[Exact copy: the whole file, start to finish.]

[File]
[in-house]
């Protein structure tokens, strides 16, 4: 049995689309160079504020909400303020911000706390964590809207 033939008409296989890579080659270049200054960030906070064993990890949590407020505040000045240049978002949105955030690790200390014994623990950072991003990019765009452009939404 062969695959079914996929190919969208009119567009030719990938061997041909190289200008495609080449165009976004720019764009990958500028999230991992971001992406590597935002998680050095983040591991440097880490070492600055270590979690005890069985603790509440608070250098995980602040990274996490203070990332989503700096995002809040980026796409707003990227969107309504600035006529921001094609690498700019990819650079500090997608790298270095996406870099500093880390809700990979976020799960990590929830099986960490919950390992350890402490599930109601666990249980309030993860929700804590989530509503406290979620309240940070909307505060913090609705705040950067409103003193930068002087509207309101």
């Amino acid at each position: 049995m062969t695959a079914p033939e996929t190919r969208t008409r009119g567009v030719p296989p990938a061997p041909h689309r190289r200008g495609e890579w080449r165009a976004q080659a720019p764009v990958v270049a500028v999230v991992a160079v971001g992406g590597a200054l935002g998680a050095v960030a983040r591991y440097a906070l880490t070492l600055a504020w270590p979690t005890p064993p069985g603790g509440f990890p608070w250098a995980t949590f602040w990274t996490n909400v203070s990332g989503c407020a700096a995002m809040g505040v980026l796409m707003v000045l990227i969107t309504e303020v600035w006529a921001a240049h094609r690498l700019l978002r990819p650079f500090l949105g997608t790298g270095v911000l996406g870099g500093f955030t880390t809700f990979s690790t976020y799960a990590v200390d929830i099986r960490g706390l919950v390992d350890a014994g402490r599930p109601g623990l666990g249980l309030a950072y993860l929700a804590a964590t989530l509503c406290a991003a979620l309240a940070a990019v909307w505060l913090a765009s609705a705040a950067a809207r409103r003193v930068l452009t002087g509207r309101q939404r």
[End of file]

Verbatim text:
[in-house]
């Protein structure tokens, strides 16, 4: 049995689309160079504020909400303020911000706390964590809207 033939008409296989890579080659270049200054960030906070064993990890949590407020505040000045240049978002949105955030690790200390014994623990950072991003990019765009452009939404 062969695959079914996929190919969208009119567009030719990938061997041909190289200008495609080449165009976004720019764009990958500028999230991992971001992406590597935002998680050095983040591991440097880490070492600055270590979690005890069985603790509440608070250098995980602040990274996490203070990332989503700096995002809040980026796409707003990227969107309504600035006529921001094609690498700019990819650079500090997608790298270095996406870099500093880390809700990979976020799960990590929830099986960490919950390992350890402490599930109601666990249980309030993860929700804590989530509503406290979620309240940070909307505060913090609705705040950067409103003193930068002087509207309101």
């Amino acid at each position: 049995m062969t695959a079914p033939e996929t190919r969208t008409r009119g567009v030719p296989p990938a061997p041909h689309r190289r200008g495609e890579w080449r165009a976004q080659a720019p764009v990958v270049a500028v999230v991992a160079v971001g992406g590597a200054l935002g998680a050095v960030a983040r591991y440097a906070l880490t070492l600055a504020w270590p979690t005890p064993p069985g603790g509440f990890p608070w250098a995980t949590f602040w990274t996490n909400v203070s990332g989503c407020a700096a995002m809040g505040v980026l796409m707003v000045l990227i969107t309504e303020v600035w006529a921001a240049h094609r690498l700019l978002r990819p650079f500090l949105g997608t790298g270095v911000l996406g870099g500093f955030t880390t809700f990979s690790t976020y799960a990590v200390d929830i099986r960490g706390l919950v390992d350890a014994g402490r599930p109601g623990l666990g249980l309030a950072y993860l929700a804590a964590t989530l509503c406290a991003a979620l309240a940070a990019v909307w505060l913090a765009s609705a705040a950067a809207r409103r003193v930068l452009t002087g509207r309101q939404r």